Tuesday, October 26, 2021
HomeRaceRace ReviewsScottish 25 Mile TT Championship 2019 goes to Kyle Gordon

Scottish 25 Mile TT Championship 2019 goes to Kyle Gordon


On a rain sodden but mild and fast Sunday morning on the A90 Dundee to Aberdeen dual carriageway, starting and finishing at Forfar, Kyle Gordon (RT23) added to his Scottish 10 Mile TT Title with a rapid 48:53 to win the Scottish 25 Mile TT Championship 2019 crown from jockey-turned-bike-rider, former Olympic TT Champion, Wilson Renwick (unattached) on 49:16 and former Hill Climb Champion, David Griffiths (Bioracer-Moriarty Bikes) with 49:24.

Scottish 25 Mile TT Championship 2019
Kyle Gordon. Photo©Ed Hood

Backed by Alan Thomson – sixth with 51:10 and Alistair Munro – 14th on 52:25, Gordon also led the winning team.

The Ladies title went to Catriona MacGilvray (RT23) who returned a cracking 55:02 to beat pre-race favourite Vicky Smith (Aerocoach) on 55:25 and Mireille Captieux (Dooleys) 1:00:48.

Pamela Craig’s 1:01:24 backed MacGilvray to the team title.

Kyle Cartmell added to RT23’s good day, recording 55:25 to take the junior award.

Fastest youth with an excellent 54:13 ride was Daniel Kain (Squadra Scozzese) achieved on good old fixed wheel.

But with just one junior and three youths on the start sheet it doesn’t bode well for the future of short distance time trialling in Scotland.

If the ‘10’ Champs were cold, this one was wet.

Scottish 25 Mile TT Championship 2019
Daniel Kain. Photo©Ed Hood

But it was dry when we arrived at the start and watched Daniel Kain launch his Cervélo onto a dual carriageway where the traffic was still light – but it would build as the morning went on.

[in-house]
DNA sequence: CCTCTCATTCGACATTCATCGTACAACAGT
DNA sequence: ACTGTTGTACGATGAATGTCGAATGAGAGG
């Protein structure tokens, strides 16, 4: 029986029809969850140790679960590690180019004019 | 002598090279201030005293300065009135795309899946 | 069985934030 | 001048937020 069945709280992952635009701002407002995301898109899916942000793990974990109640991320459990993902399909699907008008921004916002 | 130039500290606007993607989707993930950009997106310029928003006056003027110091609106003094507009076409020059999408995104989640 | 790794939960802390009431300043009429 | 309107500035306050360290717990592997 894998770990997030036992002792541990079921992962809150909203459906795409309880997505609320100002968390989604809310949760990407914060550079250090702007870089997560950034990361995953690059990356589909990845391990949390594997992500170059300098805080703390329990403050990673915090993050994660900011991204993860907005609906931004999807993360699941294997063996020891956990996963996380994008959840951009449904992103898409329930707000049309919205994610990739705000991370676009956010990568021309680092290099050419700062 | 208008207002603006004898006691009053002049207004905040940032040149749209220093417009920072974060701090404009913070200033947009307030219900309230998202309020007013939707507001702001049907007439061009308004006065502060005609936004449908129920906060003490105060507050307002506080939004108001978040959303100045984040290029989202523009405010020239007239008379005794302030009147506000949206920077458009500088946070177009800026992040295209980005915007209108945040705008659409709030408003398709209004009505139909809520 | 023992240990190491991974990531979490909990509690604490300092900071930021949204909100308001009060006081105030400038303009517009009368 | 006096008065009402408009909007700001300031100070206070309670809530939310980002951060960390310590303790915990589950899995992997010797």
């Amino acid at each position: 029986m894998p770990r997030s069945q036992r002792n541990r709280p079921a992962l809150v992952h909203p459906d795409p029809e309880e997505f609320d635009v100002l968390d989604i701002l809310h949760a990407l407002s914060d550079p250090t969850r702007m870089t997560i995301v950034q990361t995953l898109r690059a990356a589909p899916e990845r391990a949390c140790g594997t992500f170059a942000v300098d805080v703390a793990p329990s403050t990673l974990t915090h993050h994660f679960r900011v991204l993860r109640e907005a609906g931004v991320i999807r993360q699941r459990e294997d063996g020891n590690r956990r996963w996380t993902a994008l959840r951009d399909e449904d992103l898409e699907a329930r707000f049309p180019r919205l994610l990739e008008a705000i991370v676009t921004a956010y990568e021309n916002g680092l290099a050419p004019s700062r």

Scottish 25 Mile TT Championship 2019
Pamela Craig. Photo©Ed Hood

Pamela Craig was a little more conservative in here starting efforts but would end the day as team counter for RT23’s winning effort.

Catriona MacGilvray. Photo©Ed Hood

Catriona MacGilvray was looking focussed as she started her effort and would end the day winner with a splendid 55:02.

Vicky Smith. Photo©Ed Hood

Vicky Smith’s 55:25 was a cracking ride too but not good enough today.

Catriona MacGilvray. Photo©Ed Hood

This day belonged to MacGilvray just outside the 54 minute mark on 55:02.

Jim Petrie. Photo©Ed Hood

We parked up a few miles up the road as the rain began and kept our promise of snapping Jim Petrie (Dundee Wheelers) after we missed him at the ‘10’ champs.

Unfortunately, we believe he punctured later and was DNF?

Ewan Taylor. Photo©Ed Hood

Ewan Taylor (Velocity 44 RT) caught our eye as looking the part; he’d end the day on 54:37.

Stephen Makin. Photo©Ed Hood

Maybe I’m getting old and ‘faird but the sight of riders jousting with Scanias in heavy spray is a tad scary for my liking; Stephen Makin (Falkirk Bicycle Club) en route 57:29, the man in the picture.